Attorney representing Biltmore employees ready to file lawsuits
Four Seasons and Ty Warner, owner of Four Seasons Resort The Biltmore Santa Barbara, may soon be facing lawsuits from hundreds of former employees seeking severance pay.
Anticouni & Ricotta, a law firm specializing in employment law, alleges Four Seasons and Ty Warner owe more than $6.5 million in severance and around $2.6 million in vacation pay. The firm also accuses the employers of negligent infliction of severe emotional distress.
The firm represents more than 300 individual employees, and Bruce N. Anticouni, the firm’s founder, expects many more to join soon.
The attorneys attended mediation sessions on April 30 and July 10, both lasting a few hours, hoping for an agreement.
Four Seasons and Mr. Warner did not make a settlement offer during the first session. Mr. Warner offered 10% of employees’ severance.
Four Seasons did not make an offer but stated that if employees accepted the 10% offer, they forfeit their employment seniority with the company.
The 10% offer was sent to employees Tuesday, and rejections started to come in within a day, Mr. Anticouni told the News-Press.
He believes the law entitles the former employees he represents, from servers to managers, to full severance and vacation as a legal termination of employment.
The resort maintains that employees were furloughed.
Employees left March 20, 2020, with promises the hotel would reopen when safe. San Ysidro Ranch, another one of Mr. Warner’s properties, never closed.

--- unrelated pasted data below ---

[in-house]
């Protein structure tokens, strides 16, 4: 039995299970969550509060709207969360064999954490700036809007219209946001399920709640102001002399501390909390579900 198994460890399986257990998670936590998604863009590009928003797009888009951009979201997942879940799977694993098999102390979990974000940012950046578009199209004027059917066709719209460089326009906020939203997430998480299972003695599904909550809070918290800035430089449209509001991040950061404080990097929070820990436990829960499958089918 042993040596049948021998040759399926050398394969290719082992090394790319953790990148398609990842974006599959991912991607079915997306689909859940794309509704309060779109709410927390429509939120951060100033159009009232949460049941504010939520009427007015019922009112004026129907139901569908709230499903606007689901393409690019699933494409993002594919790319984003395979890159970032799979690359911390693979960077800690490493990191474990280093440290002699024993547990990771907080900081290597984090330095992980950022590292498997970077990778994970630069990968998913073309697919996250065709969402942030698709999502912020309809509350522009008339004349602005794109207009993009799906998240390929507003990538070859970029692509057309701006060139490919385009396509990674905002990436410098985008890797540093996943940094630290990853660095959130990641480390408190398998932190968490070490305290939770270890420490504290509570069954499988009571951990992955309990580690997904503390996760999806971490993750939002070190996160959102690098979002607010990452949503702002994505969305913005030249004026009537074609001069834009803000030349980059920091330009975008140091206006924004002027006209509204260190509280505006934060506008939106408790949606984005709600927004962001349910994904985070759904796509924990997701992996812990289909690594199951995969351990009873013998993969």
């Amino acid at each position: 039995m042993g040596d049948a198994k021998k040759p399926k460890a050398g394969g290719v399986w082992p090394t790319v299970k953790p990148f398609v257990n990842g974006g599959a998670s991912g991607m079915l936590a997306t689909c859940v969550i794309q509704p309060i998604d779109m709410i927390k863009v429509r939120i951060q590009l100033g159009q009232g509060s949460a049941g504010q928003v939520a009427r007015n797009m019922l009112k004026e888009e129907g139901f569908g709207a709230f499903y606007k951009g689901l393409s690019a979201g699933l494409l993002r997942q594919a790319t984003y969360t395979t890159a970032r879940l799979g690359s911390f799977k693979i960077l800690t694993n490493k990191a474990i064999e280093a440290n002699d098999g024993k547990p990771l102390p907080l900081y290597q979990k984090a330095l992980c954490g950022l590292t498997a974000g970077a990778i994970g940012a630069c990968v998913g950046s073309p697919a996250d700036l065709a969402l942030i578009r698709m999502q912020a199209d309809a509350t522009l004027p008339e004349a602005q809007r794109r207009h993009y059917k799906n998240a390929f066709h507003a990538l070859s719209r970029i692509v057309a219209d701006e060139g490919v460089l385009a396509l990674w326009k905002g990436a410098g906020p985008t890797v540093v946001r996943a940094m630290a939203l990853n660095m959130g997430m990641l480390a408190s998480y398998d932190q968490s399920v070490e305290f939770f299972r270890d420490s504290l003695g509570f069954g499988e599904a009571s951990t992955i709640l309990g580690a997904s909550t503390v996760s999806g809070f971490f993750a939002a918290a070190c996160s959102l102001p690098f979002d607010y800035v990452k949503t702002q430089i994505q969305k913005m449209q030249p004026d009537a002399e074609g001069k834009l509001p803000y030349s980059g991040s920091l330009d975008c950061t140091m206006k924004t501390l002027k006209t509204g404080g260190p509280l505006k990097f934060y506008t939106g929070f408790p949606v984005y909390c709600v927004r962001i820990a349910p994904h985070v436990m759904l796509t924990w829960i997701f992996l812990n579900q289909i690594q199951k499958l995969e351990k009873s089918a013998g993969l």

The company canceled employees’ health insurance in June 2020 while still stating that the employees were on a furlough, alleges Mr. Anticouni.
Mr. Anticouni plans to bring litigation both to Santa Barbara County Superior Court and a federal court. He said the company’s actions violate the federal Worker Adjustment and Retraining Notification Act.
The WARN Act considers a layoff a termination of employment after six months. Businesses can extend the time frame beyond six months if unforeseen business circumstances arise and if the company gives proper notification to employees.
The former employees of Four Seasons and Mr. Warner have been furloughed for 17 months.
Mr. Warner will be named a “joint employer” in the lawsuit because he holds responsibility for paying wages.
Mr. Anticouni expects to file the lawsuit(s) at the end of August or beginning of September.
He is currently waiting for employees to respond to the offer of 10% severance and then will prepare the case(s).
He told the News-Press Wednesday he is prepared to represent each employee separately in arbitration if he can’t file a class-action lawsuit.
Anticouni & Ricotta addressed clients’ emotional distress in a press release.
Some former employees lost their homes, and others had to stop taking medications after losing health insurance, the press release says.
“It is hard to understand how indifferent Four Seasons and Mr. Warner have been regarding the plight of their former employees,” Mr. Anticounti said in the release. “They told them it would recall them to work when it was safe to do so.
“They enjoyed high wages and great benefits. Most of the employees relied on that promise and waited to be recalled. They are still waiting. We believe a Santa Barbara jury will hold Four Seasons and Mr. Warner to a higher standard than the way they have treated their employees.”
Four Seasons Hotel Boston faced a similar circumstance last summer after laying off nearly 200 employees in May 2020 and paying them a portion of their severance.
Employees protested, gathering extensive press from Boston media organizations. The hotel reversed its decision in mid-June, and Four Seasons’s CEO issued an apology.
Former employees of the Four Seasons Resort The Biltmore Santa Barbara demonstrated in early August.
The resort is currently closed without a scheduled reopening date. It previously publicized that it was upgrading rooms and performing deferred maintenance, planning to reopen early to mid-2021.
Neither the Four Seasons Resort The Biltmore Santa Barbara nor Mr. Warner responded to the News-Press’ request for comment.